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Andrew J Baldwin, Kim So Young, Kemper Schumacher, Austin Svec, Claire Svec, Johnathan Fullner, Robin High, Sandra Allbery, Suzanne Haney, Donny Suh; Abusive head trauma: a retrospective chart review of Omaha Children’s Hospital and Medical Center from 2013-2015. Invest. Ophthalmol. Vis. Sci. 2016;57(12):1527.
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© ARVO (1962-2015); The Authors (2016-present)
Child abuse is one of the leading causes of death during the infancy period, often attributable to abusive head trauma (AHT). Ophthalmologists are often consulted in these cases to evaluate for ocular sequela of AHT, in particular retinal hemorrhages. The aim of this retrospective chart review was to evaluate numerous issues often questioned in this medicolegal setting regarding the patients' history, physical exam, and imaging.
A retrospective chart review was performed on all of the cases in which the Pediatric Ophthalmology service was consulted to evaluate patients where there was concern for possible child abuse at Omaha Children’s Hospital and Medical Center from 2013-2015. The analysis was divided into three groups: AHT, Abusive No Head Trauma (ANHT), and Accidental (AT). ANHT was defined as non-accidental, abusive trauma without significant head involvement, while AHT involved significant abusive head involvement. A total of 165 cases were analyzed: AHT (n=32), ANHT (n=85), and AT (n=49). For each group, variables were analyzed for statistical significance through exact chi-square testing of independence.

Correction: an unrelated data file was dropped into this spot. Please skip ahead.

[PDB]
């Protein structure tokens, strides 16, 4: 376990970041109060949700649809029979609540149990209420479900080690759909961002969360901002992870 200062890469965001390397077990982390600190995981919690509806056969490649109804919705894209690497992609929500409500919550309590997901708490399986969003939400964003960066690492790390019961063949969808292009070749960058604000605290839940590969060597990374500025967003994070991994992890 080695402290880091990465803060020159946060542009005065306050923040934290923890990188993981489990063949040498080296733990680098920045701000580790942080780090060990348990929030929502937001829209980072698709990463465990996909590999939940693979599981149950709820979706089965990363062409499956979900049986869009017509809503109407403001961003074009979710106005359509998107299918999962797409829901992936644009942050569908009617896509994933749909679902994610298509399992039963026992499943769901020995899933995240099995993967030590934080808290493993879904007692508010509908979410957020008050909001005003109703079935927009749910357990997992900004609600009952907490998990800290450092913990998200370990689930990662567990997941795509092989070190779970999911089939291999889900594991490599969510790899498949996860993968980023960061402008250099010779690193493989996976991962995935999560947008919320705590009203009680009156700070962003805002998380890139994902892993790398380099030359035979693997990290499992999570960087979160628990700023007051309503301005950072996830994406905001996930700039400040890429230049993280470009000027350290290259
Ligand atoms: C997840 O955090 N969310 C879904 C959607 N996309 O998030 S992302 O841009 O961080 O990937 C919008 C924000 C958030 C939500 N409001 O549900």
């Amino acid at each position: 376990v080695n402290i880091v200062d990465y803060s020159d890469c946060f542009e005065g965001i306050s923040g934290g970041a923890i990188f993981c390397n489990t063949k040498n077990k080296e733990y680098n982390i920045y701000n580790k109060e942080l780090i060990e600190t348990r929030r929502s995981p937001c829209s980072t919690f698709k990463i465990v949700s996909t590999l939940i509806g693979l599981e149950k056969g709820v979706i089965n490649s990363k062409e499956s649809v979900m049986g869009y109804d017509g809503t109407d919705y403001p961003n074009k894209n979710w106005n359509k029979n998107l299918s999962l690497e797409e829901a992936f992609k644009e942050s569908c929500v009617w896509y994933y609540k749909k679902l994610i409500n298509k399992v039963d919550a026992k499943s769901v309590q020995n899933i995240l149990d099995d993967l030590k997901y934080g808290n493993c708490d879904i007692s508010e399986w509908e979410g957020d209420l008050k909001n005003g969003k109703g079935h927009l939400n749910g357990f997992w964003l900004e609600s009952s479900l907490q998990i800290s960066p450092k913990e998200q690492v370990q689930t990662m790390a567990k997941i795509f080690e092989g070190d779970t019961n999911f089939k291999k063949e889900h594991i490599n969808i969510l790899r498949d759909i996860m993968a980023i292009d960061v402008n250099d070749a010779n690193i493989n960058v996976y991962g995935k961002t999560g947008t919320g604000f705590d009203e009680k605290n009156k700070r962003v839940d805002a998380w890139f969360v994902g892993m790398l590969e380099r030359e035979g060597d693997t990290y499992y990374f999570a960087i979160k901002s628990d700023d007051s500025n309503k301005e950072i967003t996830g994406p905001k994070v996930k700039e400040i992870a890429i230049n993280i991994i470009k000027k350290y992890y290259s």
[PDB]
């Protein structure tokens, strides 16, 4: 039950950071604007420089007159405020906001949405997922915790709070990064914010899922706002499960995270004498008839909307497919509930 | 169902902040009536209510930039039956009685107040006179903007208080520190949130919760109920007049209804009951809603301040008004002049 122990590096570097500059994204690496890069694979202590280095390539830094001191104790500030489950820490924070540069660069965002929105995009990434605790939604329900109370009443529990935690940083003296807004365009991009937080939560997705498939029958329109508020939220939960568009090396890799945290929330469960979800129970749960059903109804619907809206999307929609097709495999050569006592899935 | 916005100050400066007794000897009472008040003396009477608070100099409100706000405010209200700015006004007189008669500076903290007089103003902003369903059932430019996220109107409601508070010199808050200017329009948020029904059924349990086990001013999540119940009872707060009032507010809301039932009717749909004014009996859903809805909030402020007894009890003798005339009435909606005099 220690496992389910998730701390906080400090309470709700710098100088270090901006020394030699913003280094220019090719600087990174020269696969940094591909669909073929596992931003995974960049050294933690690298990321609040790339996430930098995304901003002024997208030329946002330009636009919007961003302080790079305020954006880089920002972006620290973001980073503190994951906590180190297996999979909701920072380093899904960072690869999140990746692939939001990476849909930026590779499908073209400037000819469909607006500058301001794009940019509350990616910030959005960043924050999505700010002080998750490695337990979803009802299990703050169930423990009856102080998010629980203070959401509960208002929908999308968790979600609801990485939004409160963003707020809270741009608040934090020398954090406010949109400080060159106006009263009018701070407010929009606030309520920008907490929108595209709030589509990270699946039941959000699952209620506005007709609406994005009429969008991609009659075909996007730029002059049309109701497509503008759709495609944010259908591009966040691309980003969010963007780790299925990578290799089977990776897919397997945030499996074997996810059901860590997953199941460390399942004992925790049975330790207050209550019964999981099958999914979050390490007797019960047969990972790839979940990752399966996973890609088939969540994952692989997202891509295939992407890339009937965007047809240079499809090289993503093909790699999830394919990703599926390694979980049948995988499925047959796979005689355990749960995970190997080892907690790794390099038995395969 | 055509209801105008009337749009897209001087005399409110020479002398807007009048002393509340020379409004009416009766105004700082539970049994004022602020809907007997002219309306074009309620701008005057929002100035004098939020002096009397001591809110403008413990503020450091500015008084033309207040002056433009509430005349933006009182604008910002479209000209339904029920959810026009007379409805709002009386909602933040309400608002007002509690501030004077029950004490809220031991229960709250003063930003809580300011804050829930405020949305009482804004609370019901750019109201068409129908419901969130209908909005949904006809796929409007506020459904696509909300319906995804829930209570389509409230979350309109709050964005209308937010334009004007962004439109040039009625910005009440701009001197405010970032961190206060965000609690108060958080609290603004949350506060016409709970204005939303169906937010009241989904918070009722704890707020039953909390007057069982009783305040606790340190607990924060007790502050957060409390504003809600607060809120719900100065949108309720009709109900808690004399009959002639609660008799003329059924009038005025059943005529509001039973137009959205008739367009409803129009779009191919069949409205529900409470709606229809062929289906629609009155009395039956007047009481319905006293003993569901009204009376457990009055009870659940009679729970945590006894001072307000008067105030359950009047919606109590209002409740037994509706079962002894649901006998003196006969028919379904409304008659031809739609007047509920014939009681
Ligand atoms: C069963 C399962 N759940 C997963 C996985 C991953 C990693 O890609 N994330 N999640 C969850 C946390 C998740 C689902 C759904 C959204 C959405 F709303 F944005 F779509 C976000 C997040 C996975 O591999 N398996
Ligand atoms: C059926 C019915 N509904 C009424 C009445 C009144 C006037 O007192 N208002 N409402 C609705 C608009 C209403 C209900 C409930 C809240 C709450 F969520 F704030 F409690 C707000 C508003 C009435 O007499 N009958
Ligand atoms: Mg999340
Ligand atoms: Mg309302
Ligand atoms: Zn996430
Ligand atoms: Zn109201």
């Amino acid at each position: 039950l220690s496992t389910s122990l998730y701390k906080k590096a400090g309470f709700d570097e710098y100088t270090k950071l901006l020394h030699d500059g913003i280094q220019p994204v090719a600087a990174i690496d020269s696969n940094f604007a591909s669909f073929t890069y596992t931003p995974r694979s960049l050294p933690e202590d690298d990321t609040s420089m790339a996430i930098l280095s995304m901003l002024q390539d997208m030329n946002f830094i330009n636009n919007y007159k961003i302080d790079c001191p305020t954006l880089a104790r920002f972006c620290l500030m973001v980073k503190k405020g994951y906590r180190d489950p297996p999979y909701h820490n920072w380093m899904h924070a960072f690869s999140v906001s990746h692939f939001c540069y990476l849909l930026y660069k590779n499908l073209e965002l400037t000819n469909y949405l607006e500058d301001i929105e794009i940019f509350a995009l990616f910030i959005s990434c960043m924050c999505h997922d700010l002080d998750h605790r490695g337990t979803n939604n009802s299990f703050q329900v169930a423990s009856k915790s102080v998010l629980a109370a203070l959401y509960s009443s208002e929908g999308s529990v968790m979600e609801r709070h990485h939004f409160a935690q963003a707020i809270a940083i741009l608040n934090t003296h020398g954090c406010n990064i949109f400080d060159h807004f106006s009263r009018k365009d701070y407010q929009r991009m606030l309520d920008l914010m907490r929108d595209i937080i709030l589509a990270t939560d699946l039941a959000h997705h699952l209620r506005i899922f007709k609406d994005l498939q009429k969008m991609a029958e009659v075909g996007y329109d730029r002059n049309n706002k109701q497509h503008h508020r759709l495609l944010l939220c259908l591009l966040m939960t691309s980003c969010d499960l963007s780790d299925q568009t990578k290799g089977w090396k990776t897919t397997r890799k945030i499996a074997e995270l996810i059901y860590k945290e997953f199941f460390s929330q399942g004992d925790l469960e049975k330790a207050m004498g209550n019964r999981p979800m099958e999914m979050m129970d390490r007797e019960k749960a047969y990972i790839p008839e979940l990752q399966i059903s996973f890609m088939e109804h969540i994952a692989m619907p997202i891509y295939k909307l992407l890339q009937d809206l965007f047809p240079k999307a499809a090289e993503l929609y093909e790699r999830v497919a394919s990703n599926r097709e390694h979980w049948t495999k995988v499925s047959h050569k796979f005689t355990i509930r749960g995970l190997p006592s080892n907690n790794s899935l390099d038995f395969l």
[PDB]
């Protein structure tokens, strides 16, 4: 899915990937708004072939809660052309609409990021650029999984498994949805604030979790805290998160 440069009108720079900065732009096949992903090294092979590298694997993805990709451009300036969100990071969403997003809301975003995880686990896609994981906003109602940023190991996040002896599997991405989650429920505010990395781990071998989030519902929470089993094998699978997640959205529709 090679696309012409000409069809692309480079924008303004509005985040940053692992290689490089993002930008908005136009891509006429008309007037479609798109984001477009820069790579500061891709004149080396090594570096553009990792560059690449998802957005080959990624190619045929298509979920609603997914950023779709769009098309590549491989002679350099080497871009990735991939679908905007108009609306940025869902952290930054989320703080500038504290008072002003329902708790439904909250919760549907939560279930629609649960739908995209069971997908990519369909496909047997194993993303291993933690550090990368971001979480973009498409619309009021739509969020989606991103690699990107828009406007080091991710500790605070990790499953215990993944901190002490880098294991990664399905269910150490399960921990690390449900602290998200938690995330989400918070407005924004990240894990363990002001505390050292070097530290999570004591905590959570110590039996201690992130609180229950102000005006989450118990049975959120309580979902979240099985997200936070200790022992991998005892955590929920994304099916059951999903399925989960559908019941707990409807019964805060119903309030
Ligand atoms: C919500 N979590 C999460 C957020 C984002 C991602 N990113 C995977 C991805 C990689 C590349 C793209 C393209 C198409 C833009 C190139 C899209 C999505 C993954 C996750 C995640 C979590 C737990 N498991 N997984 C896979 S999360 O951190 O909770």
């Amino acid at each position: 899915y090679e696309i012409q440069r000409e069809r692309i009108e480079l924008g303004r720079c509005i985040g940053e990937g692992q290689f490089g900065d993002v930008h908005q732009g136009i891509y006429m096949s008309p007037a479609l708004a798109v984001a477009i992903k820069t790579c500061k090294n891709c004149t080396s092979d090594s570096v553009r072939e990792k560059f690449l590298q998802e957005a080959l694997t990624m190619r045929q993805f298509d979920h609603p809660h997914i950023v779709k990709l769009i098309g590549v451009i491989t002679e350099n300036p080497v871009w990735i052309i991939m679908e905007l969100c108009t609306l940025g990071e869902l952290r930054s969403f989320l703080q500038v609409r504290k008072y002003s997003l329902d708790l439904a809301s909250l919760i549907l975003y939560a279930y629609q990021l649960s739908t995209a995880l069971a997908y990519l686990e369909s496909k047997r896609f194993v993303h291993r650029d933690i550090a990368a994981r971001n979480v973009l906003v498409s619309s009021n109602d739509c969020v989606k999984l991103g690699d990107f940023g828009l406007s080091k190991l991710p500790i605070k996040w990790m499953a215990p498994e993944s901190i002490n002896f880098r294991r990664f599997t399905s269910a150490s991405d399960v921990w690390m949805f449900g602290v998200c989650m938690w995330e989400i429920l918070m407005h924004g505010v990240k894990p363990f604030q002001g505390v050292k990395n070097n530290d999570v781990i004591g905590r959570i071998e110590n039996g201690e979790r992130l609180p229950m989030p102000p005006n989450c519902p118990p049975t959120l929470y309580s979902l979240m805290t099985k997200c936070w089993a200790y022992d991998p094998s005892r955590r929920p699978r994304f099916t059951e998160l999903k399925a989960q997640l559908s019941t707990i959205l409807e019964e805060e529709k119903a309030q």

Analysis revealed a slight male preponderance (AHT: 55.0%; ANHT: 55.9%; AT: 56.2%). There was no significant difference in the age of presentation (AHT: 0.631±0.113; ANHT: 0.753±0.082; AT: 0.924±0.133 years-old). Similarly, there was no statistically significant difference amongst the groups in regards to delay in seeking medical care (P=0.37), previous abuse (P=0.20), or pre-existing medical conditions (P=0.58). AHT was more likely to present with a history of seizure (P<0.001) and history of loss of consciousness (P<0.001). The AHT group had higher percentages of facial ecchymosis (34.6%, P=0.002). On neuro-imaging, AHT had a higher percentage of parenchymal (14.3%, P=0.007), subdural (96.7%, P<0.001), and vitreous hemorrhages (62.9%, P<0.001). No vitreous hemorrhages were observed in the ANHT and AT groups.
AHT was more likely to present with a history of seizure and loss of consciousness and upon evaluation to have facial ecchymosis. Vitreous hemorrhage on neuro-imagining was only found in the AHT group and should raise the clinicians’ suspicion for AHT.
This is an abstract that was submitted for the 2016 ARVO Annual Meeting, held in Seattle, Wash., May 1-5, 2016.
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